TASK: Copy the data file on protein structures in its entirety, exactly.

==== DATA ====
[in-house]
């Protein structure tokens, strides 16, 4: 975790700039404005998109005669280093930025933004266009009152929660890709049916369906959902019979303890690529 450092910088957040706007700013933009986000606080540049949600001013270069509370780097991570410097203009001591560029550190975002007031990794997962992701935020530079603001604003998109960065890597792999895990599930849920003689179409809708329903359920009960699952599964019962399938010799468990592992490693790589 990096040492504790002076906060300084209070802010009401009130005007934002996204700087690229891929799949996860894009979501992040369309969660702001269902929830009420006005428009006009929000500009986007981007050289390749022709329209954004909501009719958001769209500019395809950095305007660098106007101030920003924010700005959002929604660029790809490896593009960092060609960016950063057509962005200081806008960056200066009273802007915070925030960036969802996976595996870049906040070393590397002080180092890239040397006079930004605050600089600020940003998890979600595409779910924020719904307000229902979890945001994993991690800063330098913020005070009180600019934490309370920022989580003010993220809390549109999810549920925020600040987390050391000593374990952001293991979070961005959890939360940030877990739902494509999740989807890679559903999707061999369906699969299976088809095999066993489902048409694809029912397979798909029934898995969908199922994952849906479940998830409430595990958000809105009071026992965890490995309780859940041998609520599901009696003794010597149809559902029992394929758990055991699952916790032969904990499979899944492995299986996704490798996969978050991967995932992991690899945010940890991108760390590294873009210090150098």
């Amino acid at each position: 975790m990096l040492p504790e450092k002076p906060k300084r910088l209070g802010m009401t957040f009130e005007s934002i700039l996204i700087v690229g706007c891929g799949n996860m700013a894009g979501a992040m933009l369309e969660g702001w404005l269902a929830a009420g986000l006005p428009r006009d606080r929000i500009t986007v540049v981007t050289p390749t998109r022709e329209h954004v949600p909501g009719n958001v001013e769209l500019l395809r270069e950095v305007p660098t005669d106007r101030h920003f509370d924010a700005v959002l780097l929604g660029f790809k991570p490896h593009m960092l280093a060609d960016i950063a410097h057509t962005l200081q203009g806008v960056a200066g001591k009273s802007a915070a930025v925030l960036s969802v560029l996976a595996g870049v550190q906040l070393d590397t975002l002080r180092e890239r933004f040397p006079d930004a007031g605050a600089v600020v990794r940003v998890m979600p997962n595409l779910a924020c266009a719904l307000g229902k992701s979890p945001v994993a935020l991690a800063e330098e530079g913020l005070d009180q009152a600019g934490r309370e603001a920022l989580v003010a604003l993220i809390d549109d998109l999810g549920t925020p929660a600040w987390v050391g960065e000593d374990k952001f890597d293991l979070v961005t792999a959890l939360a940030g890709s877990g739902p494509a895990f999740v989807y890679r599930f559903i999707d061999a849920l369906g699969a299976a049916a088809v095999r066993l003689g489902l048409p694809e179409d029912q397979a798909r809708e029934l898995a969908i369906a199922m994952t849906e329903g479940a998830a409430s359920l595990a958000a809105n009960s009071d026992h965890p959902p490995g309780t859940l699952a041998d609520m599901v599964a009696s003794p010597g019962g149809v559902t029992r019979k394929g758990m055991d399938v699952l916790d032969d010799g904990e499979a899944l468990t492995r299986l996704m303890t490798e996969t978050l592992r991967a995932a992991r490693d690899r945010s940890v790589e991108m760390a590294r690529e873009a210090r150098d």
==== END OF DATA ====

[in-house]
């Protein structure tokens, strides 16, 4: 975790700039404005998109005669280093930025933004266009009152929660890709049916369906959902019979303890690529 450092910088957040706007700013933009986000606080540049949600001013270069509370780097991570410097203009001591560029550190975002007031990794997962992701935020530079603001604003998109960065890597792999895990599930849920003689179409809708329903359920009960699952599964019962399938010799468990592992490693790589 990096040492504790002076906060300084209070802010009401009130005007934002996204700087690229891929799949996860894009979501992040369309969660702001269902929830009420006005428009006009929000500009986007981007050289390749022709329209954004909501009719958001769209500019395809950095305007660098106007101030920003924010700005959002929604660029790809490896593009960092060609960016950063057509962005200081806008960056200066009273802007915070925030960036969802996976595996870049906040070393590397002080180092890239040397006079930004605050600089600020940003998890979600595409779910924020719904307000229902979890945001994993991690800063330098913020005070009180600019934490309370920022989580003010993220809390549109999810549920925020600040987390050391000593374990952001293991979070961005959890939360940030877990739902494509999740989807890679559903999707061999369906699969299976088809095999066993489902048409694809029912397979798909029934898995969908199922994952849906479940998830409430595990958000809105009071026992965890490995309780859940041998609520599901009696003794010597149809559902029992394929758990055991699952916790032969904990499979899944492995299986996704490798996969978050991967995932992991690899945010940890991108760390590294873009210090150098």
């Amino acid at each position: 975790m990096l040492p504790e450092k002076p906060k300084r910088l209070g802010m009401t957040f009130e005007s934002i700039l996204i700087v690229g706007c891929g799949n996860m700013a894009g979501a992040m933009l369309e969660g702001w404005l269902a929830a009420g986000l006005p428009r006009d606080r929000i500009t986007v540049v981007t050289p390749t998109r022709e329209h954004v949600p909501g009719n958001v001013e769209l500019l395809r270069e950095v305007p660098t005669d106007r101030h920003f509370d924010a700005v959002l780097l929604g660029f790809k991570p490896h593009m960092l280093a060609d960016i950063a410097h057509t962005l200081q203009g806008v960056a200066g001591k009273s802007a915070a930025v925030l960036s969802v560029l996976a595996g870049v550190q906040l070393d590397t975002l002080r180092e890239r933004f040397p006079d930004a007031g605050a600089v600020v990794r940003v998890m979600p997962n595409l779910a924020c266009a719904l307000g229902k992701s979890p945001v994993a935020l991690a800063e330098e530079g913020l005070d009180q009152a600019g934490r309370e603001a920022l989580v003010a604003l993220i809390d549109d998109l999810g549920t925020p929660a600040w987390v050391g960065e000593d374990k952001f890597d293991l979070v961005t792999a959890l939360a940030g890709s877990g739902p494509a895990f999740v989807y890679r599930f559903i999707d061999a849920l369906g699969a299976a049916a088809v095999r066993l003689g489902l048409p694809e179409d029912q397979a798909r809708e029934l898995a969908i369906a199922m994952t849906e329903g479940a998830a409430s359920l595990a958000a809105n009960s009071d026992h965890p959902p490995g309780t859940l699952a041998d609520m599901v599964a009696s003794p010597g019962g149809v559902t029992r019979k394929g758990m055991d399938v699952l916790d032969d010799g904990e499979a899944l468990t492995r299986l996704m303890t490798e996969t978050l592992r991967a995932a992991r490693d690899r945010s940890v790589e991108m760390a590294r690529e873009a210090r150098d």